My mother neglected to heed No. 4 when she was visiting her grandson. Now she's flat on her back with a cough and chills.
And I can't touch a doorknob now. I was not so sensitive about touching faucets and handles in public places, but I've gotten more and more paranoid. For good reason it seems. According to the Pennsylvania Department of Health, germs can live for up to eight hours on all the surfaces you touch, like money. When my son was sick, I was washing the dishes with the hottest water I could handle and then running the dishes through the dishwasher -- twice!
While I was on my way to the doctor's office last week, I asked the woman next to me how she's coping with swine flu and if she touches elevator buttons. She gave me a knowing look and said she doesn't pick anything up off the floor, ever; she uses her foot to kick down the handle to flush in public rest rooms and keeps her hand sanitizer handy.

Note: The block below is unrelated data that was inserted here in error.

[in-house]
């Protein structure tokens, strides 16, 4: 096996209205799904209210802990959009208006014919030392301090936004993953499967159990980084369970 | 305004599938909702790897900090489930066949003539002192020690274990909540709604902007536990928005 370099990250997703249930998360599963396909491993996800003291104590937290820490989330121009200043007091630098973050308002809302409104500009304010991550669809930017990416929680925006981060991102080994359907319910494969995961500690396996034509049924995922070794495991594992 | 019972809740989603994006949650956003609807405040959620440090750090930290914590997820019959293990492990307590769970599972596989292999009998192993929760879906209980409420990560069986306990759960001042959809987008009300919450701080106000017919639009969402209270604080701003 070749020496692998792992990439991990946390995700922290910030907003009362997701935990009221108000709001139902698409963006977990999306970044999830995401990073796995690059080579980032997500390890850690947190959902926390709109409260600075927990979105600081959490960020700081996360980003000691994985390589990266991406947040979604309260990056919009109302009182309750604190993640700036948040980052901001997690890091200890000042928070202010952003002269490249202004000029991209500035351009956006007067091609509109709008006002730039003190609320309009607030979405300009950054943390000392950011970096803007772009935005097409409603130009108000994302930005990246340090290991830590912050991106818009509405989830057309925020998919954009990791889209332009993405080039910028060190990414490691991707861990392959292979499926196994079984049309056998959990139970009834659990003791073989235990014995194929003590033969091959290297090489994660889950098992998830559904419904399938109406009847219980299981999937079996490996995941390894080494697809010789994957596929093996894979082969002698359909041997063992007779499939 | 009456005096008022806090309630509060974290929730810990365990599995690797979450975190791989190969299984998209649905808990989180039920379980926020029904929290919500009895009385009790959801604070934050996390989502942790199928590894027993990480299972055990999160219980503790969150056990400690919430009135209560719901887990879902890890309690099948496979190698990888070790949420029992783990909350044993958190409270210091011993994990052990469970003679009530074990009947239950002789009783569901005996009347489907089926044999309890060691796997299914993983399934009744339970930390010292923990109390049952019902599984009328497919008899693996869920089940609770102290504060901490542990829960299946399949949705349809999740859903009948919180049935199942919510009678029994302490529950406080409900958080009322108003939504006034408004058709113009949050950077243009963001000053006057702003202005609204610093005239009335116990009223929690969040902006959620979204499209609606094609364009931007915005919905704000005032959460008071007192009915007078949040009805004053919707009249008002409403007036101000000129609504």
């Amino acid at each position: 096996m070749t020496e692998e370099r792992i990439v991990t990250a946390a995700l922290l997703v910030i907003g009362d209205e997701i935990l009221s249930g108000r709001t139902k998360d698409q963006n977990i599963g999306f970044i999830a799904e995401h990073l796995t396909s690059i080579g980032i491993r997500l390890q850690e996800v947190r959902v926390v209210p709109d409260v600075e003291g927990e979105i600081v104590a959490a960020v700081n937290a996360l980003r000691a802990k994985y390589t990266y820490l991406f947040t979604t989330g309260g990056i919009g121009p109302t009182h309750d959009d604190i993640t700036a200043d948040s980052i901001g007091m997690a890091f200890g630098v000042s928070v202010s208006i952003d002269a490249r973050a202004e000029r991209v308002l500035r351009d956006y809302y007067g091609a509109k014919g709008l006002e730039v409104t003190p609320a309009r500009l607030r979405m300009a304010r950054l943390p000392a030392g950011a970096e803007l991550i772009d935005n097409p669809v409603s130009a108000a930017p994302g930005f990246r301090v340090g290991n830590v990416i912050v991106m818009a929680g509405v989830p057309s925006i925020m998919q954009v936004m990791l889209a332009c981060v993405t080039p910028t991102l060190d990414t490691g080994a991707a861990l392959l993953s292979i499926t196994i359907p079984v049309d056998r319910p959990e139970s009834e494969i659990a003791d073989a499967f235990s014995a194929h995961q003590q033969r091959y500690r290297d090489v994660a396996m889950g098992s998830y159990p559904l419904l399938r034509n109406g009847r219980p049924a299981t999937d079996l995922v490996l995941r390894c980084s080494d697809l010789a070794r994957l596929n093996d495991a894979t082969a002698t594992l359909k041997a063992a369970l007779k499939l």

In my case, I wash my hands thoroughly (without singing "Happy Birthday") after I've touched anything in public. And for extra insurance, I always carry anti-bacterial wipes, which are particularly useful after a party when you have greeted lots of people.
Except for a swine flu party that is. If hosting a swine flu party, you are supposed to do the opposite. You call up all your closest friends who haven't yet become infected. You get real cozy with each other and don't cover your mouth when coughing, don't wash your hands, but do share your silver and glassware, and hope you go home with H1N1, which will then supposedly allow you to build a natural immunity to the various forms it may take in the future.
Needless to say, the CDC doesn't find that humorous and frowns upon the notion of a contagion-spreading, swine-flu fest.